In response, they’ve photoshopped my head onto a Nazi soldier, posted my photo with the caption “WARNING! This man was just accused of molesting young children!” and expressed their hope that the next wave of Chicago shootings might “take out” some of our editors.
Now that is disgusting. It’s the kind of thing Mr Morgan’s allies regularly do to those who disagree with them however mildly, but it’s still disgusting – only they usually follow up with a demand that their target prove they aren’t whatever. It’s not pleasant to have your weapons turned on you, is it sir?
But we aren’t infringing upon Yiannopoulos’s or Simon & Schuster’s free speech. Yiannopoulos has the constitutional right to say whatever he wants. He can call Leslie Jones a “black dude” who is “barely literate”. He can call Melissa McCarthy, Kristen Wiig and Kate McKinnon “fat” and “ugly”. He can call transgender people “mentally ill” and “retarded,” and mock a transgender student during a speech at her own school.
Just as Mr Morgan has the right to lie by carefully omitting context as he’s done here. Of course, he’s done this in the UK, for a British publication, and he’s lying about a British man, which means he’s just made himself a prime target for some British-style libel lawfare – except that Mr Yiannopoulos is probably having way too much fun taking the piss to bother.
And of course, Simon & Schuster has every right to increase Yiannopoulos’s platform by publishing his book. However, free speech doesn’t protect anyone from repercussions in a free market. The literary community – and society at large – has the freedom to respond in kind. That’s why the UK division of Simon & Schuster has decided not to publish Yiannopoulos’s book. It’s why some professionals, such as author Danielle Henderson and audiobook producer Emmett Plant, are reconsidering their relationships with the publisher.
I’m sure it has nothing to do with the way the screaming mimis try to enforce guilt by association the way Mr Morgan is doing right now, either. Of course not. It would be silly to suggest any such thing. Why, it might even be (HORRORS!) true….
Some writers, editors and publicists have pointed out that our decision isn’t fair to hundreds of other Simon & Schuster authors who had nothing to do with the publisher’s decision to sign Yiannopoulos. I agree. It’s unfair. Simon & Schuster will publish some wonderful books in 2017 through imprints I admire, such as 37 Ink, Salaam Reads and Touchstone. But I strongly believe the literary community must hold the publisher accountable.
The publisher is accountable for exactly one thing. Its profits, allowing it to keep publishing. A million Facebook followers stands a chance of translating to rather a lot of sales, particularly with the likes of Mr Morgan promoting dick moves like this. Oh, wait. My apologies. I should not have assumed that someone with the name Adam Morgan actually has a dick to make a move with.
Why? Because rhetoric like his – which targets racial, religious and cultural minorities – invites discrimination. It arguably encourages people such as Omar Mateen and Dylann Roof to think of entire groups of people as less than human. And in his 2012 book The Harm in Hate Speech, legal philosopher Jeremy Waldron writes that hate speech sends a clear message to its victims: “Don’t be fooled into thinking you are welcome here.”
And rhetoric like Morgan’s which treats anyone who even dares to associate with someone who disagrees with him as less than human and worthy of what he openly states is unfair treatment does not invite discrimination? I’m sure Mr Morgan would have us believe it does not because it’s done for a “noble purpose”, but guess what? The dudes who saw your head off for looking at them funny also believe they’re acting for a noble purpose. Quite a few of the freaking Nazis believed they were acting for a noble purpose. So did the Communists who helped Stalin engineer and enforce mass starvation, and many others who have committed atrocities through the years.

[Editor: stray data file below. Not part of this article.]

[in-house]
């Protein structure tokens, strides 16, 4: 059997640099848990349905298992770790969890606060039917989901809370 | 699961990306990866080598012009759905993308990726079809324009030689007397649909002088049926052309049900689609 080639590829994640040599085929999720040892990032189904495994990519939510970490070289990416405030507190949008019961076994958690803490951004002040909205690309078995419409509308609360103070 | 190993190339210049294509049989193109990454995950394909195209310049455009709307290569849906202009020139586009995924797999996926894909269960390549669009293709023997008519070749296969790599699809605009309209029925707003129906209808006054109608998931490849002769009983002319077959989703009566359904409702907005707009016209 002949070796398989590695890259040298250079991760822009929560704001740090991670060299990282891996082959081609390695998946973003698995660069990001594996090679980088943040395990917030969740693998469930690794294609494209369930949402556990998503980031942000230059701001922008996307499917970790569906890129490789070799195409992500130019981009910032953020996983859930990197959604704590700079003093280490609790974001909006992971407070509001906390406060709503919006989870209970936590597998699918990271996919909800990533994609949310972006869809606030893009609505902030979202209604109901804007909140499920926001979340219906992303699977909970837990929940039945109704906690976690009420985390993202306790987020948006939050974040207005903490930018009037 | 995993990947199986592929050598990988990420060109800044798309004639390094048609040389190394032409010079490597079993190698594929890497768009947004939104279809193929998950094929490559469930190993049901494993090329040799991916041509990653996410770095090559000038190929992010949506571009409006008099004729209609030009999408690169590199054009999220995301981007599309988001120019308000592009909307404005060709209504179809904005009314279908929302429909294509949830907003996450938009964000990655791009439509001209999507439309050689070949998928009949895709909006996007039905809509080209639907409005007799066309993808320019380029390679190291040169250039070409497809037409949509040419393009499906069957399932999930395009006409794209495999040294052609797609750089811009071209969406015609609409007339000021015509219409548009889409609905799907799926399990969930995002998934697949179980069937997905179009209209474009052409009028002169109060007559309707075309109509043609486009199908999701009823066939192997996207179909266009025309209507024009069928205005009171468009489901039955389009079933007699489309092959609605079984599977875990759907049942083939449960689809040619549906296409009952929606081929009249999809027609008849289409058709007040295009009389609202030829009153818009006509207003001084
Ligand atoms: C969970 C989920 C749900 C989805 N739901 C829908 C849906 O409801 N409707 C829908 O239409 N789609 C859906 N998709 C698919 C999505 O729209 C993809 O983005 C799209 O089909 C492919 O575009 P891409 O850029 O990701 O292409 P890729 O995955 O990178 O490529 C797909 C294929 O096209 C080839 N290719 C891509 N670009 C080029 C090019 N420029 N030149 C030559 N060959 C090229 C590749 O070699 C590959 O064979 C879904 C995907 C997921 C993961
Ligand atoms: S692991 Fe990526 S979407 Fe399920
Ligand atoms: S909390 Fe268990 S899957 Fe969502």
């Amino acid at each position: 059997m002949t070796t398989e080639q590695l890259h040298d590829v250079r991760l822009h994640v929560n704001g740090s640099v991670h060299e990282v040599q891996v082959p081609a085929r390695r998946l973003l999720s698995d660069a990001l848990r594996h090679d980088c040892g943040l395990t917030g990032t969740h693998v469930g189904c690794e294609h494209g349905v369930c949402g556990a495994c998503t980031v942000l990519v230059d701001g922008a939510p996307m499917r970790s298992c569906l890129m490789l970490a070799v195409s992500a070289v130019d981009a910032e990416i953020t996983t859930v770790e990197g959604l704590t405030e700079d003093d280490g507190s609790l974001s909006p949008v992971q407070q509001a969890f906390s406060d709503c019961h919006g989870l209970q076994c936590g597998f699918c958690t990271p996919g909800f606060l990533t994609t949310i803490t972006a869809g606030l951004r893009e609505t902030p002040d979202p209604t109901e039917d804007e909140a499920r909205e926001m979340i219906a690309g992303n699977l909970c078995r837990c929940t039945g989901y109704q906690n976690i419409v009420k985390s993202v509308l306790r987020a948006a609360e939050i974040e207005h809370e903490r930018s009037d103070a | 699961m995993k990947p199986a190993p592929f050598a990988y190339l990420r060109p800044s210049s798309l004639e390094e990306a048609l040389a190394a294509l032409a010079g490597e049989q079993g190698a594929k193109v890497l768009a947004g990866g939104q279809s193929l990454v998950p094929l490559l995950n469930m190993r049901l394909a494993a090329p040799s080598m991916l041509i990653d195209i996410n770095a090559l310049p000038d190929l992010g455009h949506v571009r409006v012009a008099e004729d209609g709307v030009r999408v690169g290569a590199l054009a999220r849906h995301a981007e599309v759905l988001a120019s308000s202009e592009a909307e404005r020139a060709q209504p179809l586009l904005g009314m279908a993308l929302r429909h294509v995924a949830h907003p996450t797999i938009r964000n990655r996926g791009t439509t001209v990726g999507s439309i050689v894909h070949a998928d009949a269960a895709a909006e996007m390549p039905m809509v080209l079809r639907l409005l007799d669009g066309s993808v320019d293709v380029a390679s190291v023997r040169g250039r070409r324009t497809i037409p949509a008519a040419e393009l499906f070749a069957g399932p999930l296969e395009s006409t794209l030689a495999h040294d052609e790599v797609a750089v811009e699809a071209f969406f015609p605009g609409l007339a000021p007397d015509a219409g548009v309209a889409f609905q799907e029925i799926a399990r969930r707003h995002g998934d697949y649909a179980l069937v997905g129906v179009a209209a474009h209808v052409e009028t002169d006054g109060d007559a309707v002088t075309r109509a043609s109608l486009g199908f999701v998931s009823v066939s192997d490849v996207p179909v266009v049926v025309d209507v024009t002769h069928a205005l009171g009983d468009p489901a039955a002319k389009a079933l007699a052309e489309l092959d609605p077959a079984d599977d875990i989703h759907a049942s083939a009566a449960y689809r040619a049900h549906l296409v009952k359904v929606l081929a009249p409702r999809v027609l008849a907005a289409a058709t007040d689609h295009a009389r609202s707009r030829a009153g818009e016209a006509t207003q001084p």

A noble purpose does not and never will justify an appalling action – and actions, sir, will always speak much louder than words. Yours, Mr Morgan, speak to your desire to silence any speech you disagree with.
In a statement, Simon & Schuster assured readers they “do not and never have condoned discrimination or hate speech in any form”. But how is handing a purveyor of hate speech a $250,000 megaphone not condoning his rhetoric? And as an editor and book critic, how is giving Simon & Schuster free publicity not condoning their decision?
How does he know it’s hate speech? It must be like pornographic literature (yes, that was actually used in a court case to attempt to ban a book for being porn – I may have the exact quote wrong, but it was along the lines of “It’s hard to define but I know it when I see it”). And he is clearly so far above us mere mortals that we need to trust his judgment.
Excuse me. I think the EPA wants to chat with me. Something about unhealthy levels of sarcasm causing a meltdown somewhere.
After the Chicago Review of Books attracted so much attention for our stance, and writers more talented than me asked us to reconsider, I lost sleep. But on Saturday, when the biographer of a lesbian artist criticised Simon & Schuster, Yiannopoulos responded: “There is only one place for lesbians: porn.”
Apparently the concept of returning mockery with mockery is alien to Mr Morgan. Poor sheltered dear. Sarcasm is one of Mr Yiannopoulos’ tools of the trade, and he is a master of the art. I merely aspire to approach his greatness.
I remain convinced that to protect the victims of discrimination from its traumatic and sometimes deadly consequences, the literary community must stand against anyone – author or publisher – who peddles hate speech for profit.
Oh, sweet lord. Apparently it’s perfectly all right if you don’t make a profit from it. Discrimination is a good thing. It’s what allows readers to distinguish between something they might enjoy and something that will lecture at them, call them deplorable, and fail to even reach the level of tedious pap.
I venture to suggest that poor Mr Morgan has been on the wrong end of that kind of discrimination, and instead of working to improve his skills has chosen to claim it’s all because he’s a Victim.
There. I waded through that tripe so you didn’t have to. Now my eyes are bleeding, I’ve got the FDA claiming that my sarcasm levels are lethal weapons and should be registered in case they accidentally set off a meltdown, and I still haven’t put any wordage towards the fiction for the day.
Appreciate the sacrifices I make for you damn it.